Today, we will see the UK’s first female Prime Minister in the 26 years since Margaret Thatcher. Perhaps this is why she was referred to, in one tongue-in-cheek article circulating online, as Thatcher’s final Horcrux. The damage May has done to the liberal freedoms of Muslims in the UK, after all, could only beg a Voldemort-like comparison.
Few politicians have excelled at damaging entire communities as Theresa May has. While paying lip service to the “promotion of British values” as a strategy to tackle extremism, May failed to recognise the irony of the draconian Counter Terrorism and Security Bill 2015. The policies that arose from this bill taped shut the mouths of Muslim university students to voice their opinions in lectures and seminars for fear of being deemed extremist, making a mockery of that “British value” of freedom of speech. It became clear soon after that the Bill gives people permission to be Islamophobic, framing as it does terrorism as a “Muslim problem”.
Although it now humorously forgoes common sense to the extent that nursery age kids are suspected to have radical views (one four-year-old boy was almost referred to a counter-extremism programme, according to his mother, because he drew a cucumber that teachers mistook for a “cooker bomb”) the effects of CTS Bill remain chilling.
It is the mandatory presence of Prevent officers in public spaces, acting effectively as spies, which alienates Muslims, rather than anything to do with their religion.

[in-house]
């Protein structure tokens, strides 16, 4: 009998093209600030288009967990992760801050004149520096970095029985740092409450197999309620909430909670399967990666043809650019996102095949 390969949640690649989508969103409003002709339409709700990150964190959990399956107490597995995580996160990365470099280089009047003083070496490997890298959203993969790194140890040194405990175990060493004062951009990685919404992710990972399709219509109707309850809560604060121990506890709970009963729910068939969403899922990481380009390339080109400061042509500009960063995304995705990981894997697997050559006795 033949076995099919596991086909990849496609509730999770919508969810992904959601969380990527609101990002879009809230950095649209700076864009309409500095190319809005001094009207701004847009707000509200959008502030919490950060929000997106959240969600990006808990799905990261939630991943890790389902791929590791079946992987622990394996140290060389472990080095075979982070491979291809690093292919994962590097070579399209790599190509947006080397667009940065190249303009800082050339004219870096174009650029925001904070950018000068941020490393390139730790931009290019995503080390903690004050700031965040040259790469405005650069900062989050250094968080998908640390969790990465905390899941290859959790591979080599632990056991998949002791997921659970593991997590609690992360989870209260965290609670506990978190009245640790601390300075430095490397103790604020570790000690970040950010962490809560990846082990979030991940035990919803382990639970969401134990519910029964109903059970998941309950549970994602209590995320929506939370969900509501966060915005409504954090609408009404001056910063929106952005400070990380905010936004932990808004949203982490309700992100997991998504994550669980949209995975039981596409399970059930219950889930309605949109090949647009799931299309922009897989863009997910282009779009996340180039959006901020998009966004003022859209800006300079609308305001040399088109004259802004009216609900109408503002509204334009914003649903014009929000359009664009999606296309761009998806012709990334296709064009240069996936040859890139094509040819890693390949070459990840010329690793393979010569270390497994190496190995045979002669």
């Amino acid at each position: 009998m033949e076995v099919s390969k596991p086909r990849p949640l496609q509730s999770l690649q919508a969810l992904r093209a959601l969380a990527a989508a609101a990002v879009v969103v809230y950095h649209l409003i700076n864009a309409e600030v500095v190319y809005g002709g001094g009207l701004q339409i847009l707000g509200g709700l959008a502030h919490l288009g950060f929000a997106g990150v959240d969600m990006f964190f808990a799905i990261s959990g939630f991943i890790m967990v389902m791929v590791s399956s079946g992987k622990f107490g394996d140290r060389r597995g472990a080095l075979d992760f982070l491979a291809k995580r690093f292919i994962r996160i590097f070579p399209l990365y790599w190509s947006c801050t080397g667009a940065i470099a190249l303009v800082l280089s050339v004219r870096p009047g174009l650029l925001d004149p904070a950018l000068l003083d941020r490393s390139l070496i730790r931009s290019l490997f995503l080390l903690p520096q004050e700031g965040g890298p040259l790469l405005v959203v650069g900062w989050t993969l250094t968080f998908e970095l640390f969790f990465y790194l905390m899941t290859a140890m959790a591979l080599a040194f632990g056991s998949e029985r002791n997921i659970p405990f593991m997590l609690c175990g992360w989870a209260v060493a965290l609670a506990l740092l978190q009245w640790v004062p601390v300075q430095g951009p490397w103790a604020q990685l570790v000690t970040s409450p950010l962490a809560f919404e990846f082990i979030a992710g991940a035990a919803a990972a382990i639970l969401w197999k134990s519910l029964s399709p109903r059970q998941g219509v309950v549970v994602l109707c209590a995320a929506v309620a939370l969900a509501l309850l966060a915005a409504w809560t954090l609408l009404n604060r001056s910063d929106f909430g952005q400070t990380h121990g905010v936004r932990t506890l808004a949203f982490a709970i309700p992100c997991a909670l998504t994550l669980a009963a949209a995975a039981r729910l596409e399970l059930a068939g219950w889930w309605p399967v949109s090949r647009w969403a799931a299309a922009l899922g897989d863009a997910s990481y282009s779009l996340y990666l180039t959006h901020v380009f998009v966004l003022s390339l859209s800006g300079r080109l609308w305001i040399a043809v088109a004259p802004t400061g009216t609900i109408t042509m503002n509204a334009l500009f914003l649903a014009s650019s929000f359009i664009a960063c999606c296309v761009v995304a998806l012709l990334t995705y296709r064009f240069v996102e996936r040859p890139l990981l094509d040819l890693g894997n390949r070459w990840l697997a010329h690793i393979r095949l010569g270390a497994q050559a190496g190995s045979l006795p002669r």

May claims that she has “strengthened the response” to terrorism since becoming Home Secretary, resulting in a safer country for everyone, but she really just made fewer British Muslims identify as culturally British.
One major success of her candidacy as leader of the Conservative Party was the deportation of Abu Qatada, a move almost blocked by the Human Rights Convention. In that case, May was scornful of the meddling HRC. Strange, then, that she used the Human Rights Convention as a means to halt the extradition of Gary McKinnon to the US - while allowing that of Talha Ahsan. Both had Asperger’s Syndrome. Both were charged of roughly the same crime. The difference was that Talha Ahsan is a Muslim. In doing this, she gave us a clear message: there is one rule for white people in Theresa May’s Britain, and another for the Muslims that reside there.
As she aims to prove herself the Iron Lady of modern day Britain, I fear that Theresa May’s track record as Home Secretary will result in the extended isolation and denigration of the British Muslim community. Awarded the Islamophobe of the Year award by the Islamic Human Rights Commission in 2015, her rise to prime ministerial power is hardly cause for celebration if you’re a British Muslim like me.
It’s starkly evident that May’s actions as Home Secretary created an atmosphere where hatred and violence toward Muslims became a social norm. When it was announced that she was to become Prime Minister by default, I pictured 3 million British Muslims on an iceberg being violently prodded by May to move further away from their faith. We used to think “British Muslim” wasn’t a contradiction in terms. Now we fear the two words can never seem compatible in the eyes of the white British public or, increasingly, in the eyes of the Muslim community.
So if she really means it when she says she wants to pave the way for a “better Britain”, May will have to work hard to back-peddle on the mistrust and fear she created in her role as Home Secretary. In an age where a quarter of young people in Britain say they don’t trust Muslims, tackling this must become a priority, before we condemn future generations to prejudice, suspicion, division and a permanently fractured country.
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